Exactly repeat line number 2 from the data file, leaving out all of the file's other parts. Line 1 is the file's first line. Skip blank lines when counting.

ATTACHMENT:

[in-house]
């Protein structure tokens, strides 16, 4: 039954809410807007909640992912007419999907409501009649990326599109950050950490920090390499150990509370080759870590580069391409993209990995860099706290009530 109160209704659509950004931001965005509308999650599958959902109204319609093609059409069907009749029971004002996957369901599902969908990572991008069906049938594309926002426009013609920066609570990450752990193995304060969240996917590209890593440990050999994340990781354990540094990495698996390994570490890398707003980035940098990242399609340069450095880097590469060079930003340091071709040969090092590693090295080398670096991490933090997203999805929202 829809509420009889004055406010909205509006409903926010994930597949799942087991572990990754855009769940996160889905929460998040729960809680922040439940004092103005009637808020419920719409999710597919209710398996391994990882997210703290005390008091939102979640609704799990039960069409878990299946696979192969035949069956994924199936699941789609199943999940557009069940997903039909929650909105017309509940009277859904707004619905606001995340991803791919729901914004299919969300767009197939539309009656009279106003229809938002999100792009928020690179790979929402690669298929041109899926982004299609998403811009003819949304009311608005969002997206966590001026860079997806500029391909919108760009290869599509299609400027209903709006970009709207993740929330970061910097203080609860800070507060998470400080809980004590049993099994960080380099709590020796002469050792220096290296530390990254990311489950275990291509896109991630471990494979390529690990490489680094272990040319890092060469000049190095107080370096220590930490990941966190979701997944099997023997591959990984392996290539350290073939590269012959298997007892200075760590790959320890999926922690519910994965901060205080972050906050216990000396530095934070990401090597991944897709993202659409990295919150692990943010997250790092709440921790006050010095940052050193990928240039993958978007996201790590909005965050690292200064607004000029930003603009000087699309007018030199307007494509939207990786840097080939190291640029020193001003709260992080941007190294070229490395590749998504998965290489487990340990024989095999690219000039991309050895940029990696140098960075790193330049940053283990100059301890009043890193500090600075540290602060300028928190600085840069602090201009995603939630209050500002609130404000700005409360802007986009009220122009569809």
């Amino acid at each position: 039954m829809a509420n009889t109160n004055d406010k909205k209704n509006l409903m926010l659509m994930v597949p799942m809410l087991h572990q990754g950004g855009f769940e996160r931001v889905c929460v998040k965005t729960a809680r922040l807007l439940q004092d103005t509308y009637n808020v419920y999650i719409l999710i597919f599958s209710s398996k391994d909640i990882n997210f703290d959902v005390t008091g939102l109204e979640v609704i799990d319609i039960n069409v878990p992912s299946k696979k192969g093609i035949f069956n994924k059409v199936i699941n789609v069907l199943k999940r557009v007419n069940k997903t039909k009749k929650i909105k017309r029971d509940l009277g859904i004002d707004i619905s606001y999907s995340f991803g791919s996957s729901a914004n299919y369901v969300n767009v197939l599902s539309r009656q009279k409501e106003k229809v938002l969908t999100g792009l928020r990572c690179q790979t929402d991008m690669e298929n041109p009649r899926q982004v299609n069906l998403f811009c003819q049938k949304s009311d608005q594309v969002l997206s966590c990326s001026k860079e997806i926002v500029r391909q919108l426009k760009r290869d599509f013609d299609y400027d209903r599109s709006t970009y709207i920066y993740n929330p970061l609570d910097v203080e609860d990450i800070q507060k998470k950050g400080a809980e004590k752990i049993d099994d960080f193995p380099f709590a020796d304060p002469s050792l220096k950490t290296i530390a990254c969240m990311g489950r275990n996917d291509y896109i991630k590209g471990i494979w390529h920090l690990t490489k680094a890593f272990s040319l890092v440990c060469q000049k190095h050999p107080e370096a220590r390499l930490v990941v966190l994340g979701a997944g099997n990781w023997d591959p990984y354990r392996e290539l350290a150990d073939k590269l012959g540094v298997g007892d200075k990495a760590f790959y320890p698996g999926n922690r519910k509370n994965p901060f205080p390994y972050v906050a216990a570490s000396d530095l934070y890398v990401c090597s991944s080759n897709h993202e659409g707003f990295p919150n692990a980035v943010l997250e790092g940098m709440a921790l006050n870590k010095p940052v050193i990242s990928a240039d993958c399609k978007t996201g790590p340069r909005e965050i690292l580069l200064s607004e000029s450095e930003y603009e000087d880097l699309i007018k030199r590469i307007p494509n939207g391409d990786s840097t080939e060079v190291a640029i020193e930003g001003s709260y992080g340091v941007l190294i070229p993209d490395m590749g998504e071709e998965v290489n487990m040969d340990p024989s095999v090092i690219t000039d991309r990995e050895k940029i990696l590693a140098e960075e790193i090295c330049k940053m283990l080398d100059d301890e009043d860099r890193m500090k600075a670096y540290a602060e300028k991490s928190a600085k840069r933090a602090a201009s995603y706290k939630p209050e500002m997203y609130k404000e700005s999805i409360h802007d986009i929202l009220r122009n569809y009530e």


């Protein structure tokens, strides 16, 4: 039954809410807007909640992912007419999907409501009649990326599109950050950490920090390499150990509370080759870590580069391409993209990995860099706290009530 109160209704659509950004931001965005509308999650599958959902109204319609093609059409069907009749029971004002996957369901599902969908990572991008069906049938594309926002426009013609920066609570990450752990193995304060969240996917590209890593440990050999994340990781354990540094990495698996390994570490890398707003980035940098990242399609340069450095880097590469060079930003340091071709040969090092590693090295080398670096991490933090997203999805929202 829809509420009889004055406010909205509006409903926010994930597949799942087991572990990754855009769940996160889905929460998040729960809680922040439940004092103005009637808020419920719409999710597919209710398996391994990882997210703290005390008091939102979640609704799990039960069409878990299946696979192969035949069956994924199936699941789609199943999940557009069940997903039909929650909105017309509940009277859904707004619905606001995340991803791919729901914004299919969300767009197939539309009656009279106003229809938002999100792009928020690179790979929402690669298929041109899926982004299609998403811009003819949304009311608005969002997206966590001026860079997806500029391909919108760009290869599509299609400027209903709006970009709207993740929330970061910097203080609860800070507060998470400080809980004590049993099994960080380099709590020796002469050792220096290296530390990254990311489950275990291509896109991630471990494979390529690990490489680094272990040319890092060469000049190095107080370096220590930490990941966190979701997944099997023997591959990984392996290539350290073939590269012959298997007892200075760590790959320890999926922690519910994965901060205080972050906050216990000396530095934070990401090597991944897709993202659409990295919150692990943010997250790092709440921790006050010095940052050193990928240039993958978007996201790590909005965050690292200064607004000029930003603009000087699309007018030199307007494509939207990786840097080939190291640029020193001003709260992080941007190294070229490395590749998504998965290489487990340990024989095999690219000039991309050895940029990696140098960075790193330049940053283990100059301890009043890193500090600075540290602060300028928190600085840069602090201009995603939630209050500002609130404000700005409360802007986009009220122009569809």